They left on Wednesday, to go to Yorkshire for a few days before returning on the ferry. As a person of Yorkshirely extraction, I can only think that this was a very good idea, but the reason for their visit wasn't the glories of the Dales or the fascinating industrial history of Bradford. No; it turns out that one of the most popular programmes on Danish television is Heartbeat, followed closely by classics such as All Creatures Great And Small and Emmerdale. They were on a pilgrimage. I did try to point them to the excellent Jorvik Museum in York, where they could have met some of their ancestors face-to-face, but I think they were more interested in seeing if they could spot Bill Maynard.
And now all that is left is a couple of pale patches on the lawn. Next time it will be either a return visit to the land of the peat bogs by myself (and Anna, if they will deign to accept a mere car on their site), or an invasion of the Land of Snog ™ by the four travellers and as many hooligan members of their club in Denmark as they can manage.
Should be a hoot. Can't wait.
Wales, Denmark and Yorkshire (a white rose on a blue background).
Wednesday, 21 July 2010
Highlight of the trip (apart from seeing the girls, obviously) was an unofficial guided tour round the new exhibition at the Scott Polar Research Institute in Cambridge, courtesy of a friend who works there. There were numerous items from the Scott expedition to the South Pole of 1912, including Oates's sleeping bag, slit down the side to allow his frostbitten leg to poke out, and also a collection of brilliant Inuit artworks, which were spookily beautiful.
I'm just sitting here and waiting for our Danish friends to arrive. They called from the Severn Bridge a couple of hours ago, so they can't be far away. There's a Danish flag down on the main road to tell them they are in the right place, and Welsh and Yorkshire flags at the gate to make a welcome from the two host 'nations'. We're fully armed with barbecue materials, and the beer is in the cooler.
Thursday, 15 July 2010
As I have stuff to carry, and may be required to perform unspecified transportation duties while I am away, I will be going in the car. With regret.
The biker friends I visited in Denmark last year are coming over to stay for a while next week. We have an area of paddock for them to camp on, and I'm hoping the weather will be good. It's blowing a hooley at the moment, and raining cats and dogs, so it needs to improve significantly.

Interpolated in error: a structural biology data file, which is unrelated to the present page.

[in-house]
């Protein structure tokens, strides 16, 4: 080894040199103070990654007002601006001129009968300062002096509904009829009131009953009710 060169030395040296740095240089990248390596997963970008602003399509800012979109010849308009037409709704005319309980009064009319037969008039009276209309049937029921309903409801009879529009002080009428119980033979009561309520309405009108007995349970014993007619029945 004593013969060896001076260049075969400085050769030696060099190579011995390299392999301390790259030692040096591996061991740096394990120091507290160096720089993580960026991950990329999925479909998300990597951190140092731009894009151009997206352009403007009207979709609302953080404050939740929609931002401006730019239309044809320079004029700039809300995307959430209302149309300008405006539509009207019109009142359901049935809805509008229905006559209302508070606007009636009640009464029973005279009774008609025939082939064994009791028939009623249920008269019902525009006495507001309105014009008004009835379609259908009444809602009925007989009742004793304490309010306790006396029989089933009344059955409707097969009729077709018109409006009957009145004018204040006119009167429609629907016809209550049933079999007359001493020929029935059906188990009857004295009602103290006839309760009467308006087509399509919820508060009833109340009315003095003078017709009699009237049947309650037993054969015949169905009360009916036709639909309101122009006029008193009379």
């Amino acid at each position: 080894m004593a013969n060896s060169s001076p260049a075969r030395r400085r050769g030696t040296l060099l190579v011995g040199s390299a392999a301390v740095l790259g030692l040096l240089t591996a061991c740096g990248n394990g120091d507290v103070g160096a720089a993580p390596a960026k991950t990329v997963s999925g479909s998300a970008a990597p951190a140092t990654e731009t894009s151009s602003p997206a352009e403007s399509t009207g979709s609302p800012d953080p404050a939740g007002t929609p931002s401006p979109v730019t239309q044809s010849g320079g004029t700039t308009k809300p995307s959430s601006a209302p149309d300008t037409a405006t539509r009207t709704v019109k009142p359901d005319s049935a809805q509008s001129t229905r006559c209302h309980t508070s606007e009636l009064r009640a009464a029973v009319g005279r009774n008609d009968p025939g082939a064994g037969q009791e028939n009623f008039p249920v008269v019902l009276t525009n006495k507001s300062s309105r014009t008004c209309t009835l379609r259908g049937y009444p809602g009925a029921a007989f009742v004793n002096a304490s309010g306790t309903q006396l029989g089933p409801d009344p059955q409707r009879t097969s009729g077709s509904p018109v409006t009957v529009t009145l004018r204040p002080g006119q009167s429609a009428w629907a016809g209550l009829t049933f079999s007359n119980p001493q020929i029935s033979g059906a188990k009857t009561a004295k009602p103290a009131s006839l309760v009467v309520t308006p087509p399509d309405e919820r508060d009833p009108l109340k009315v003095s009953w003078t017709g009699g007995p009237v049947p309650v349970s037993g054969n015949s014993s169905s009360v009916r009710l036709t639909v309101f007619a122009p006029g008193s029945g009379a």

Prince Charles attacks climate change sceptics
The Prince of Wales last night launched an attack on climate sceptics, deriding them for peddling "pseudo science".
Charles, speaking yesterday at the event staged by the Cambridge Programme for Sustainability Leadership at St James's palace, did not mention any sceptics by name but said: "People have heard the climate sceptics and attempted to listen to the kind of pseudo science they are peddling"
Well, knock me down with a genetically-modified feather. The man who talks to his plants; the man who has campaigned to have homeopathy on the NHS. The man who, in short, is as far from being a scientist as I am from being a Premiership footballer.
At least he recognises the problem some people will have with his pronouncements.
"I have endlessly been accused of peddling pseudo science, in one way or another, for most of my life - just think about the strange irony."
Well, I'm thinking about it, and all I can come up with is "you talk bollocks on everything else, so I will allow that you are at least consistent".
The comments are worth a read: roughly split between "I despise Prince Charles and everything he stands for, but on this occasion the Future King and Gracious Heir to the Throne is absolutely correct", and "Oh God, this is the last thing the Climate Change movement needed".
(BTW, I covered homeopathy here, earlier this year. Worth a look if you didn't see it first time around.)
I won't rip into this particularly stupid and Neanderthal* mindset. Al-Jahom has done it capably here and here. The quality of discourse in the Facebook comments is amazing, from a purely linguistic point of view. A small but representative sample:
VERY TRUE LEGENT HE WAS AND THATS WHAT HE,LL BE REMEMBERED BY
HE SHOULD OF TOOK HER OUT SHES THE BLAME OF ALL THIS THE SLUT R.I.P RAOUL XXX